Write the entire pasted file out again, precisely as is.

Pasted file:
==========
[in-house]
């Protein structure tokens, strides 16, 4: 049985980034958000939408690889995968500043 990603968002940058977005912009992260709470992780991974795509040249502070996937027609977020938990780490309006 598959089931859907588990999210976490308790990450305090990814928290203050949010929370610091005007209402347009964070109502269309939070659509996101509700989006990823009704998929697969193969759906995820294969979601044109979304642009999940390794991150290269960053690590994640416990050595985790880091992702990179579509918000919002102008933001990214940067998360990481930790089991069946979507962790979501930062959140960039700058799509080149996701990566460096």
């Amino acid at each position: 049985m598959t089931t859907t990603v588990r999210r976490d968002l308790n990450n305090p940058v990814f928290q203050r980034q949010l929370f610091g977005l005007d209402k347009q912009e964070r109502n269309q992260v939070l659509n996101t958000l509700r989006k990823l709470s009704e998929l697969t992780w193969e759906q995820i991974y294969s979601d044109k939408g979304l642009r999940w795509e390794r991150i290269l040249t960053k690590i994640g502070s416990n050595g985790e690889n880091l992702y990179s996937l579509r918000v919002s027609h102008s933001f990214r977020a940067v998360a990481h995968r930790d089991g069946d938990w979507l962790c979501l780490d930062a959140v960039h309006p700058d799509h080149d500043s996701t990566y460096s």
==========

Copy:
[in-house]
């Protein structure tokens, strides 16, 4: 049985980034958000939408690889995968500043 990603968002940058977005912009992260709470992780991974795509040249502070996937027609977020938990780490309006 598959089931859907588990999210976490308790990450305090990814928290203050949010929370610091005007209402347009964070109502269309939070659509996101509700989006990823009704998929697969193969759906995820294969979601044109979304642009999940390794991150290269960053690590994640416990050595985790880091992702990179579509918000919002102008933001990214940067998360990481930790089991069946979507962790979501930062959140960039700058799509080149996701990566460096």
């Amino acid at each position: 049985m598959t089931t859907t990603v588990r999210r976490d968002l308790n990450n305090p940058v990814f928290q203050r980034q949010l929370f610091g977005l005007d209402k347009q912009e964070r109502n269309q992260v939070l659509n996101t958000l509700r989006k990823l709470s009704e998929l697969t992780w193969e759906q995820i991974y294969s979601d044109k939408g979304l642009r999940w795509e390794r991150i290269l040249t960053k690590i994640g502070s416990n050595g985790e690889n880091l992702y990179s996937l579509r918000v919002s027609h102008s933001f990214r977020a940067v998360a990481h995968r930790d089991g069946d938990w979507l962790c979501l780490d930062a959140v960039h309006p700058d799509h080149d500043s996701t990566y460096s």